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Project Management for Profit: A Failsafe Guide to Keeping Projects On Track and On Budget Hardcover – June 26, 2012
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Top Customer Reviews
Practitioners will probably enjoy Parts 2 and 3. It systematically lays out in simple terms what is already known by reasonable PMs.
Part 2 presents how to organize a reporting system indicating timely and accurately your project's current completion and spending status. The system introduced is simple, robust and down to earth.
Part 3 of the book introduces how to create documentation and to communicate around notions developed in Part 2. Again, this is presenting simple and practical tools.
So, will all Project Managers enjoy the book? Well, in my opinion, probably not!
Let's go back to Part 1.
The first part of the book presents as a revelation the necessity to have, in order to manage properly a project, a clear vision of current spending and current job completion. I wonder which PM needs this book to discover this truth! Even the most in-experienced PM or even a student with the most basic PM training should have gleaned this fact of life. Also presented as a big secret being disclosed, profit generated by a project is not directly proportional to the spending! Anyone who needed this book to discover that should have been removed long ago from any managerial position.
Likewise, in my views, the reporting system described is basic and can be easily developed without this book (if not already done by any PM who wants to keep visibility on his project). It is simple tracking and accounting. The communication system described in Part 3 is also relatively classical.Read more ›
The style is friendly, and easily grabs attention. The authors use examples from their own practice, which makes the concepts fun to grasp. I found some of the chapters were an easy read, some others needed more work to put into practice the ideas shown. Each chapter has a "Takeaways" section in the end, which is a great help for reading.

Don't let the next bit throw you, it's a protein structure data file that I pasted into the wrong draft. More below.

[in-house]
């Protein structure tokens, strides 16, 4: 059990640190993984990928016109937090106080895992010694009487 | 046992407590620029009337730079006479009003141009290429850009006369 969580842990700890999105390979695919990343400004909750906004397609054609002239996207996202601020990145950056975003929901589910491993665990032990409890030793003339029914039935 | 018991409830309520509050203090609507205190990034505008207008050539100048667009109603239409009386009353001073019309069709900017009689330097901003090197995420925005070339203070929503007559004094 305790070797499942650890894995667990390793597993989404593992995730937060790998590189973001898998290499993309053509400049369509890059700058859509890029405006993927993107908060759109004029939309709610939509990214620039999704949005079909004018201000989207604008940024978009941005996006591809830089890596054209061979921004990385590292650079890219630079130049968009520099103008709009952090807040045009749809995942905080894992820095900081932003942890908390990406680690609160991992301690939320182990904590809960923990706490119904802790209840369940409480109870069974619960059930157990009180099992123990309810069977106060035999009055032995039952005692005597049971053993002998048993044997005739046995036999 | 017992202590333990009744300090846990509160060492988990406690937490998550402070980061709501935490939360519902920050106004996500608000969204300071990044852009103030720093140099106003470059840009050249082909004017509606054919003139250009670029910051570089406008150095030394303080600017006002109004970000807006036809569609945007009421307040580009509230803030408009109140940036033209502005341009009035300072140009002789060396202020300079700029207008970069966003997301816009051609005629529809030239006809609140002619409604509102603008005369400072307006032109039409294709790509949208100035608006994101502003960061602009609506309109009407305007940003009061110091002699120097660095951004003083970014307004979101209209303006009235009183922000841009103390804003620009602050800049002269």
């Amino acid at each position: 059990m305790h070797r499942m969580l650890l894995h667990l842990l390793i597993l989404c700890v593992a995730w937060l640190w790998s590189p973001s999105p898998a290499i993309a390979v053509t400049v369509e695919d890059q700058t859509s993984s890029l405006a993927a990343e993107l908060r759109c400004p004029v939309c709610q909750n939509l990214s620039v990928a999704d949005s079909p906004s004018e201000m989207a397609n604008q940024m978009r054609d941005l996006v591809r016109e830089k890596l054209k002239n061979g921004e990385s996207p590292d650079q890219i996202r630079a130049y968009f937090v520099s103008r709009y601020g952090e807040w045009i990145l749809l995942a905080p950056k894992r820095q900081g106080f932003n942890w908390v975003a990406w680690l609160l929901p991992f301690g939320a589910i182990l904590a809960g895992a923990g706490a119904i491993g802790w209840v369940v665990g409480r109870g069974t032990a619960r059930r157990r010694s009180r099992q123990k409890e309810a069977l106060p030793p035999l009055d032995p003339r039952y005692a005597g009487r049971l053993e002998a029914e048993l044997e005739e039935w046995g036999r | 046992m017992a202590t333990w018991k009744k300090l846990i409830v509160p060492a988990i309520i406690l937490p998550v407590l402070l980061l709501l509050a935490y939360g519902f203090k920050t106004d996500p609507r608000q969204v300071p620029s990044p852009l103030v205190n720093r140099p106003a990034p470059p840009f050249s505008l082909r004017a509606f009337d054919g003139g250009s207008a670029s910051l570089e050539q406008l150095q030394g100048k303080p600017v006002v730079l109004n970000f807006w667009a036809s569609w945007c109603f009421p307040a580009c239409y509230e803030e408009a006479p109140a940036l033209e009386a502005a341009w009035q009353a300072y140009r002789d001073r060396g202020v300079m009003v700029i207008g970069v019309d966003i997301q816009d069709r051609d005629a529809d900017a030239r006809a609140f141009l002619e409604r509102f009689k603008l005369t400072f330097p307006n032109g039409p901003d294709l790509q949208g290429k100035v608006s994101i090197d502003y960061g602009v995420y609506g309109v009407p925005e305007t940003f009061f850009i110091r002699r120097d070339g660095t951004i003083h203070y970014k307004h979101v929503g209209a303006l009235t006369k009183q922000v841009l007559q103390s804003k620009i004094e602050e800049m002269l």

If you have your own small company running in a project management way, this book can have value for you, especially in construction or IT. If you are a project manager in a big company, organized in a non-PM culture, probably this book is not for you, as you probably already have more complex systems for tracking, decision making, reporting. Also, I don't recommend this book for PM beginners, for whom I would rather recommend classical books in PM.
+ Friendly style
+ Concepts presented make sense
+ Examples are from authors' experience
I didn't like:
- The "ideas" are spread over the book, I missed a compact summary in the end that I can revisit later
- I missed examples from other industries, continents, like pharma, oil, automotive; startups, R&D; Asia, Europe, Africa.
I give four stars, as the ideas need quite some effort to translate to my different industry and non-US context.Read more ›
Most Recent Customer Reviews
If you are engineer and would like to learn something how to control your small business this is the perfect book for you! So easy, but works!Published 3 months ago by Svetlana Mojic
The book is easy to understand and read. The main concept of GP/ H is stated and made easy for the reader to follow. Read morePublished on September 21, 2013 by Yitch
Practical and easily understandable. A much improved method on our old way of doing things. Well worth while for every project managerPublished on May 10, 2013 by eddie howden
Joe Knight and team have put together a very easy to read but powerful book on a system to keep projects profitable. Read morePublished on September 11, 2012 by Profitable Creativity
Covers a lot of good ideas that keep projects profitable. Identifies institutional barriers and how to overcome them. Great book, well worth the cost.Published on August 27, 2012 by mark19